Love Letter

“Don’t you just love this magazine?

I know I do.”

-Katie Cantrell, editor

Clare Menzel, Whitefish Montana, ski, author


As the editor, I might have the privilege of shepherding the words along, but make no mistake: the fine folks of Highline Design are the reason Go Local persists from one eye-catching and thought-provoking issue to the next. They’re also the last people to toot their own horns, so I’m going to do it for them.

I would call George, Elma and Jill cool—I mean come on, just look at them—but “cool” suggests an element of detachment, of being above it all, and this team is anything but that. Their passion is exactly what makes Highline so awesome: they aren’t going to settle in their logo and branding work [George: “If we did the boring, safe thing, people wouldn’t want to work with us, because they can get that on the Internet for $20. Being safe and boring doesn’t pay off, not for the business, not for us.”], and they aren’t going to sit around and let the Flathead Valley be anything less than a vibrant, creative place. [Elma: “Building the creative community is crucial. We’re all a part of that, and it’s the next big step.”] This weird and wonderful art issue most certainly wouldn’t have come to pass without these three. Art and the people who create it are the fuel that keep their fires burning. When I interviewed Tessa Heck, she said that she cold-called Highline when she was considering moving back to the valley; she’d seen their stuff on social media and thought there might be an opportunity to work with or for them. “We couldn’t even afford ourselves then,” George told me, remembering the call, “but we said you should come look us up, we should know each other.” Turns out this happens fairly regularly. Making those connections—and introducing members of the valley’s creative community to each other—are the reason they put on events like PechaKuchas (strange name, great event, give it a Google) and are part of the newly incorporated Arts and Culture Council of Kalispell. I could try to describe their aspirations, but George said it best: “Our studio is this little flashpoint for artists and creatives. We can invite them to something, they realize there are others like them, and they stay [in the valley] and make art. I want people to stay and do stuff, to know that we’re here, we’ll support them if they do stuff.”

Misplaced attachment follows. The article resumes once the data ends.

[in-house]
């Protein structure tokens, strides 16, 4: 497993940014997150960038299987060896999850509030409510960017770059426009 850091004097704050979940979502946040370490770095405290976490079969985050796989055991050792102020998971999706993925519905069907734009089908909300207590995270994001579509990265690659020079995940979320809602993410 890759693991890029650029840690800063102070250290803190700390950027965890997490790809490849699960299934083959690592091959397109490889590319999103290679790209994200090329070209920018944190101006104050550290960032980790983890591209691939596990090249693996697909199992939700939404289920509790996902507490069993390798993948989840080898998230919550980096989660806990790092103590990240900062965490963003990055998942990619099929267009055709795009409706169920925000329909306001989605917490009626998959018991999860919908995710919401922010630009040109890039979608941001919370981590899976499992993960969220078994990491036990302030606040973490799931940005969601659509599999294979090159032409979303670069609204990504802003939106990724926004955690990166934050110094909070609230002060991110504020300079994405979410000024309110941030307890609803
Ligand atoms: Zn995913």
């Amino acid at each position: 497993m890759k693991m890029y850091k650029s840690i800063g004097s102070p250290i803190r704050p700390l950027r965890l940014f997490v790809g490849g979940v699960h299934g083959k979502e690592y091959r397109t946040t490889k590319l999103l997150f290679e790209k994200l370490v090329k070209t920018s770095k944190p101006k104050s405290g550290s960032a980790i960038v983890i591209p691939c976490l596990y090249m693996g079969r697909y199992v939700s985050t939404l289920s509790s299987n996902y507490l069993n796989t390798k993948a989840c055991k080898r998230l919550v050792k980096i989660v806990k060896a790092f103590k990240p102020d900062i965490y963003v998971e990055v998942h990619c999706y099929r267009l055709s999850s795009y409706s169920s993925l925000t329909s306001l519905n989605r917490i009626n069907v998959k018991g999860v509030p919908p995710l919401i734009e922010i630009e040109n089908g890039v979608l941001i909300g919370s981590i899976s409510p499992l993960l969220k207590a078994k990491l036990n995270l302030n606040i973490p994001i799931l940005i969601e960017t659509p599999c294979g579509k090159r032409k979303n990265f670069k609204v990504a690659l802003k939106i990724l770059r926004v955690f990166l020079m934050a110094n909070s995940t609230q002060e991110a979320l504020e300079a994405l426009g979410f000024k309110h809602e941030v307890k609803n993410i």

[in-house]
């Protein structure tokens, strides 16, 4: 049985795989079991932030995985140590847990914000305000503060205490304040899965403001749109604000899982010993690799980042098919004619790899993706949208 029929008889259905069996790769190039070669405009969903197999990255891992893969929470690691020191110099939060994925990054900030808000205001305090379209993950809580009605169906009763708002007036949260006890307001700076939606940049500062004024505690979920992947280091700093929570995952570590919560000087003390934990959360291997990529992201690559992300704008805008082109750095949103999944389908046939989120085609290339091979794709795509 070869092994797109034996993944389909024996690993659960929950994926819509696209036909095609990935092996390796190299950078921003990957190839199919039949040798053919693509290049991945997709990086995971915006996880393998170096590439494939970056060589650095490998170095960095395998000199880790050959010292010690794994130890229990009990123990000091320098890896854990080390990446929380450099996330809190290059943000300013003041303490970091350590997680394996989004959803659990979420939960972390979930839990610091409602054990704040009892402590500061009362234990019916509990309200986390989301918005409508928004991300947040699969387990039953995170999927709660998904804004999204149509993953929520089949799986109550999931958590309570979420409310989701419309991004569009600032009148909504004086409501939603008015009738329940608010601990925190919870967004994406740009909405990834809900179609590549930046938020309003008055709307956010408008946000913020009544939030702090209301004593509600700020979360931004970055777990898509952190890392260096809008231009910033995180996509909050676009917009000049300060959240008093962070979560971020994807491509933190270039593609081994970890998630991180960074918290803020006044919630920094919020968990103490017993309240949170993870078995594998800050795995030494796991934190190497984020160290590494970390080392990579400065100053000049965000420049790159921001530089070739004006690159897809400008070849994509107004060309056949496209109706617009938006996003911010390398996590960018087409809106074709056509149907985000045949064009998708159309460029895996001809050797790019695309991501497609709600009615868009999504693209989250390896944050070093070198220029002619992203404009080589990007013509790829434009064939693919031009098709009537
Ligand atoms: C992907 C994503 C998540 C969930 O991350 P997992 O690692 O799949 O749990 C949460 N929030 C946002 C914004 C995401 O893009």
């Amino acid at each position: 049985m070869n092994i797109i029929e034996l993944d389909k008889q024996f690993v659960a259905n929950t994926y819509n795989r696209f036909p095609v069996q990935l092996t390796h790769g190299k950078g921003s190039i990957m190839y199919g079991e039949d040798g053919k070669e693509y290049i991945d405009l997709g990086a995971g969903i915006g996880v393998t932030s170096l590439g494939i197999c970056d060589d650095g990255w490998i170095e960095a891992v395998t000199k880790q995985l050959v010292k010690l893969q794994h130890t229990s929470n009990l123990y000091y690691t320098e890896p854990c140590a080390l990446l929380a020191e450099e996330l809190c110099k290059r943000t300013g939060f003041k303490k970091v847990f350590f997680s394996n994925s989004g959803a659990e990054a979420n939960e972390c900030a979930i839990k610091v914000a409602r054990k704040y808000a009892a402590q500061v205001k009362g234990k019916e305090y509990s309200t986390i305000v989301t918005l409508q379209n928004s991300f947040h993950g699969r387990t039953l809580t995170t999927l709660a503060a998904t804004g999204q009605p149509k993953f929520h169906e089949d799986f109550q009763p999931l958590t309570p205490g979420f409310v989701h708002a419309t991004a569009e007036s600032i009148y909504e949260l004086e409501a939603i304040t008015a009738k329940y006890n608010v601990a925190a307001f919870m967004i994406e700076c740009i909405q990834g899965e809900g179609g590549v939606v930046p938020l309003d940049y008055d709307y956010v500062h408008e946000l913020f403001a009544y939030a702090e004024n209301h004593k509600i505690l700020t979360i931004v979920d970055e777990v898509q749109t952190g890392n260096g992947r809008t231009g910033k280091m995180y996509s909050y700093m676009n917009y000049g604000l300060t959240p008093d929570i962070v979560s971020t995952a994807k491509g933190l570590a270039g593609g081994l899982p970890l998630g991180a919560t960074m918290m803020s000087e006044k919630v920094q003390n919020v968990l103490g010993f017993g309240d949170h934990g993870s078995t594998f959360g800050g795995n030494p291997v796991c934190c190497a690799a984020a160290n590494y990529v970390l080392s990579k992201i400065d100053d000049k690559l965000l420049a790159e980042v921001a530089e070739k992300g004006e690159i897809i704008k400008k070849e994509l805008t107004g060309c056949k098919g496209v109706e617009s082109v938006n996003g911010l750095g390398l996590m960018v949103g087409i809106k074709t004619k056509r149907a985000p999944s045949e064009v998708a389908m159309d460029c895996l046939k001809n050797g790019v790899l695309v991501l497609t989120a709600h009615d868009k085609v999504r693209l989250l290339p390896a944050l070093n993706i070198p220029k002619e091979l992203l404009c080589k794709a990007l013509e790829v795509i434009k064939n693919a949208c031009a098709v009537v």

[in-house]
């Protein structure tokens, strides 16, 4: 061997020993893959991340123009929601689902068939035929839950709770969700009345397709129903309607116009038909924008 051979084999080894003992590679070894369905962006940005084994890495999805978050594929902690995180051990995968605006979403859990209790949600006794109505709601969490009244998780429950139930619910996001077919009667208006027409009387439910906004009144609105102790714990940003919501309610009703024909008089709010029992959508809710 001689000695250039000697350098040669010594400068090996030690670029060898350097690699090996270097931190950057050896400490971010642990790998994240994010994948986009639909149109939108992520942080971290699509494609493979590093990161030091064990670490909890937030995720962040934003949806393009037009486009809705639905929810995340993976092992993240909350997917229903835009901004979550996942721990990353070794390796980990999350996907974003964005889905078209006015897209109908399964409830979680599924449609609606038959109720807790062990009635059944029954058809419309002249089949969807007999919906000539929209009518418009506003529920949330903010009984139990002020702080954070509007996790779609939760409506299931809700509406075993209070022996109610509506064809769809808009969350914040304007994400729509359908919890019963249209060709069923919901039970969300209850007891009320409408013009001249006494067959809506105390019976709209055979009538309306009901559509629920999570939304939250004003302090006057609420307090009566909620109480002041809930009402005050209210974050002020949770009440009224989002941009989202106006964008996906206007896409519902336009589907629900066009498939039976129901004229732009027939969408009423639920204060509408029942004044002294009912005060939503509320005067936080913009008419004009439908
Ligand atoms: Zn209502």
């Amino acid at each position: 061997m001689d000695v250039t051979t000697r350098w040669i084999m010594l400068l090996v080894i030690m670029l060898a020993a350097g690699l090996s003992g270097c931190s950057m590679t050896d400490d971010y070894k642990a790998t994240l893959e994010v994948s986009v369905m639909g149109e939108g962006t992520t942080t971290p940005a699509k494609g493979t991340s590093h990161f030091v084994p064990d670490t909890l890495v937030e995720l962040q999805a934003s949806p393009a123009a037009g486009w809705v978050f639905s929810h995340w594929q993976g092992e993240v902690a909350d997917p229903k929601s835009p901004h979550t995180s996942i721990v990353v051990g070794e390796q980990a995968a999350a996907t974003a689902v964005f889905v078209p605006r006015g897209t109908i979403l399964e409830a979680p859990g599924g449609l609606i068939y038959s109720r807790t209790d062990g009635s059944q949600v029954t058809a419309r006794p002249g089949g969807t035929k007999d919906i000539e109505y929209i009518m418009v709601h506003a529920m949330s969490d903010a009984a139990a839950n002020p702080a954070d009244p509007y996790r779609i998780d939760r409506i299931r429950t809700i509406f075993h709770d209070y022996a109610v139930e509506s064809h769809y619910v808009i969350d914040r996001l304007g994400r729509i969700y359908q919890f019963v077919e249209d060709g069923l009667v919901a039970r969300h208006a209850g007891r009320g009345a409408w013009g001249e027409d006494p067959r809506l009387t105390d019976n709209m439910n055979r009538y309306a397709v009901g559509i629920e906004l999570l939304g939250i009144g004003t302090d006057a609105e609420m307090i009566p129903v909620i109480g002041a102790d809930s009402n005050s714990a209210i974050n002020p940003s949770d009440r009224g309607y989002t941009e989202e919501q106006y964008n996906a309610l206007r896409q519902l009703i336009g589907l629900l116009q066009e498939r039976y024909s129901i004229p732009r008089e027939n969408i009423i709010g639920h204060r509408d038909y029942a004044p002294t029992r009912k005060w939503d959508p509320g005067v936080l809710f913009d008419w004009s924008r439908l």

On behalf of all of us who can’t ignore that creative itch, thank you, Highline. You’re the best.

– Katie (Go Local Editor)

[From left] Jill Johns, Elma Giavasis, George Giavasis, and Olive (dog boss).


Photo by: Mandy Mohler of Field Guide Designs (she may as well be Go Local staff at this point, too)


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